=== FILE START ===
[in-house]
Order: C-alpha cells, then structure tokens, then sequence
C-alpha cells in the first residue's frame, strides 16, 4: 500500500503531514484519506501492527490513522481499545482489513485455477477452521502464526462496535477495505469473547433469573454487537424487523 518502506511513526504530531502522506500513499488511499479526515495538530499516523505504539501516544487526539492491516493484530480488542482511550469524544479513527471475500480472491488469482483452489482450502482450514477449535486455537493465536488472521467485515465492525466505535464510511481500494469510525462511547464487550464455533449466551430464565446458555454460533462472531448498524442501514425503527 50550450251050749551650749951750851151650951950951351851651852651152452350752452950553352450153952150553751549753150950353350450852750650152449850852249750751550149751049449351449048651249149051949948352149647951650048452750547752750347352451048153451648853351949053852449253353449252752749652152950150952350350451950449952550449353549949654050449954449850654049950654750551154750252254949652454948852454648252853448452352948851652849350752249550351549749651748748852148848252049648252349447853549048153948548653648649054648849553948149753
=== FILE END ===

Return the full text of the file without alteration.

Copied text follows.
[in-house]
Order: C-alpha cells, then structure tokens, then sequence
C-alpha cells in the first residue's frame, strides 16, 4: 500500500503531514484519506501492527490513522481499545482489513485455477477452521502464526462496535477495505469473547433469573454487537424487523 518502506511513526504530531502522506500513499488511499479526515495538530499516523505504539501516544487526539492491516493484530480488542482511550469524544479513527471475500480472491488469482483452489482450502482450514477449535486455537493465536488472521467485515465492525466505535464510511481500494469510525462511547464487550464455533449466551430464565446458555454460533462472531448498524442501514425503527 50550450251050749551650749951750851151650951950951351851651852651152452350752452950553352450153952150553751549753150950353350450852750650152449850852249750751550149751049449351449048651249149051949948352149647951650048452750547752750347352451048153451648853351949053852449253353449252752749652152950150952350350451950449952550449353549949654050449954449850654049950654750551154750252254949652454948852454648252853448452352948851652849350752249550351549749651748748852148848252049648252349447853549048153948548653648649054648849553948149753